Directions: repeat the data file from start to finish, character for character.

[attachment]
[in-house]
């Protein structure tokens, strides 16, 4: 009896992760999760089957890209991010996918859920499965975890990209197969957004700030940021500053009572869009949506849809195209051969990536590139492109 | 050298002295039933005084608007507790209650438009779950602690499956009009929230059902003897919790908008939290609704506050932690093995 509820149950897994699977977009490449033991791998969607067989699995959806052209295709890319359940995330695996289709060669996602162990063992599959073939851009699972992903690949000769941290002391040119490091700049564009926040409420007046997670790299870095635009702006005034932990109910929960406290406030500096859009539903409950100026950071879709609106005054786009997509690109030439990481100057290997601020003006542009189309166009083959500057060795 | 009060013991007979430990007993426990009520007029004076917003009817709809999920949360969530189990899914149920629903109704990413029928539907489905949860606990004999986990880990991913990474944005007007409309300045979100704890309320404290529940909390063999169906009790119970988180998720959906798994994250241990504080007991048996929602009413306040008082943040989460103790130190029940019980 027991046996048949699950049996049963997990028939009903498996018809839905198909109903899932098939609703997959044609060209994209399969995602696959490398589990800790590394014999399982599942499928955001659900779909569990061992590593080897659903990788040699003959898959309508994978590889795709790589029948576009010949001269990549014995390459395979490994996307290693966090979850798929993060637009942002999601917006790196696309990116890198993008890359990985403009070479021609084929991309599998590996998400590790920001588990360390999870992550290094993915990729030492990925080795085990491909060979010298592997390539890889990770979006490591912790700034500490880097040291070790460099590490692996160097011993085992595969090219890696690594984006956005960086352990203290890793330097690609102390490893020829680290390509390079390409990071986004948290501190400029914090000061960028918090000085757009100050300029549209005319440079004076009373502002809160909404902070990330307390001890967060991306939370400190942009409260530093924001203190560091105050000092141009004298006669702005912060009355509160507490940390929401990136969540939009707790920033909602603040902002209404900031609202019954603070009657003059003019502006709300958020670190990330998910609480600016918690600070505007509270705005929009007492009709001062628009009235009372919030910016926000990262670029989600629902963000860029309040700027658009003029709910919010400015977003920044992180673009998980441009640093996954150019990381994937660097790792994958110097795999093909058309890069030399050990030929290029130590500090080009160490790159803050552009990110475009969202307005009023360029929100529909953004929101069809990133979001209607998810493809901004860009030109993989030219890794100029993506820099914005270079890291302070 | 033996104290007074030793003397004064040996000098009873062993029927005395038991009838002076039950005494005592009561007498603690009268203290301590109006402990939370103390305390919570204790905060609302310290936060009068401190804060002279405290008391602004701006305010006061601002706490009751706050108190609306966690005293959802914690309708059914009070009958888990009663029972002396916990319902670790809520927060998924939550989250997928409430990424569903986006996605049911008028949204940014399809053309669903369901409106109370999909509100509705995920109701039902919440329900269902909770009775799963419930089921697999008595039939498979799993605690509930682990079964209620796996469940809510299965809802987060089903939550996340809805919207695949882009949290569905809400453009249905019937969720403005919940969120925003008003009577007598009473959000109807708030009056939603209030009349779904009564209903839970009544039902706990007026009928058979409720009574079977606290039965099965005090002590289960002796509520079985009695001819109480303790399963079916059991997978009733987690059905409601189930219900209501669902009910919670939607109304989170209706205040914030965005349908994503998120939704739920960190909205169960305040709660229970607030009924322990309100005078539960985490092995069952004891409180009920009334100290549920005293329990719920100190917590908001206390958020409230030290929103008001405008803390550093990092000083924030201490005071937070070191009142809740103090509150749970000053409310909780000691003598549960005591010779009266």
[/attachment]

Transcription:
[in-house]
């Protein structure tokens, strides 16, 4: 009896992760999760089957890209991010996918859920499965975890990209197969957004700030940021500053009572869009949506849809195209051969990536590139492109 | 050298002295039933005084608007507790209650438009779950602690499956009009929230059902003897919790908008939290609704506050932690093995 509820149950897994699977977009490449033991791998969607067989699995959806052209295709890319359940995330695996289709060669996602162990063992599959073939851009699972992903690949000769941290002391040119490091700049564009926040409420007046997670790299870095635009702006005034932990109910929960406290406030500096859009539903409950100026950071879709609106005054786009997509690109030439990481100057290997601020003006542009189309166009083959500057060795 | 009060013991007979430990007993426990009520007029004076917003009817709809999920949360969530189990899914149920629903109704990413029928539907489905949860606990004999986990880990991913990474944005007007409309300045979100704890309320404290529940909390063999169906009790119970988180998720959906798994994250241990504080007991048996929602009413306040008082943040989460103790130190029940019980 027991046996048949699950049996049963997990028939009903498996018809839905198909109903899932098939609703997959044609060209994209399969995602696959490398589990800790590394014999399982599942499928955001659900779909569990061992590593080897659903990788040699003959898959309508994978590889795709790589029948576009010949001269990549014995390459395979490994996307290693966090979850798929993060637009942002999601917006790196696309990116890198993008890359990985403009070479021609084929991309599998590996998400590790920001588990360390999870992550290094993915990729030492990925080795085990491909060979010298592997390539890889990770979006490591912790700034500490880097040291070790460099590490692996160097011993085992595969090219890696690594984006956005960086352990203290890793330097690609102390490893020829680290390509390079390409990071986004948290501190400029914090000061960028918090000085757009100050300029549209005319440079004076009373502002809160909404902070990330307390001890967060991306939370400190942009409260530093924001203190560091105050000092141009004298006669702005912060009355509160507490940390929401990136969540939009707790920033909602603040902002209404900031609202019954603070009657003059003019502006709300958020670190990330998910609480600016918690600070505007509270705005929009007492009709001062628009009235009372919030910016926000990262670029989600629902963000860029309040700027658009003029709910919010400015977003920044992180673009998980441009640093996954150019990381994937660097790792994958110097795999093909058309890069030399050990030929290029130590500090080009160490790159803050552009990110475009969202307005009023360029929100529909953004929101069809990133979001209607998810493809901004860009030109993989030219890794100029993506820099914005270079890291302070 | 033996104290007074030793003397004064040996000098009873062993029927005395038991009838002076039950005494005592009561007498603690009268203290301590109006402990939370103390305390919570204790905060609302310290936060009068401190804060002279405290008391602004701006305010006061601002706490009751706050108190609306966690005293959802914690309708059914009070009958888990009663029972002396916990319902670790809520927060998924939550989250997928409430990424569903986006996605049911008028949204940014399809053309669903369901409106109370999909509100509705995920109701039902919440329900269902909770009775799963419930089921697999008595039939498979799993605690509930682990079964209620796996469940809510299965809802987060089903939550996340809805919207695949882009949290569905809400453009249905019937969720403005919940969120925003008003009577007598009473959000109807708030009056939603209030009349779904009564209903839970009544039902706990007026009928058979409720009574079977606290039965099965005090002590289960002796509520079985009695001819109480303790399963079916059991997978009733987690059905409601189930219900209501669902009910919670939607109304989170209706205040914030965005349908994503998120939704739920960190909205169960305040709660229970607030009924322990309100005078539960985490092995069952004891409180009920009334100290549920005293329990719920100190917590908001206390958020409230030290929103008001405008803390550093990092000083924030201490005071937070070191009142809740103090509150749970000053409310909780000691003598549960005591010779009266």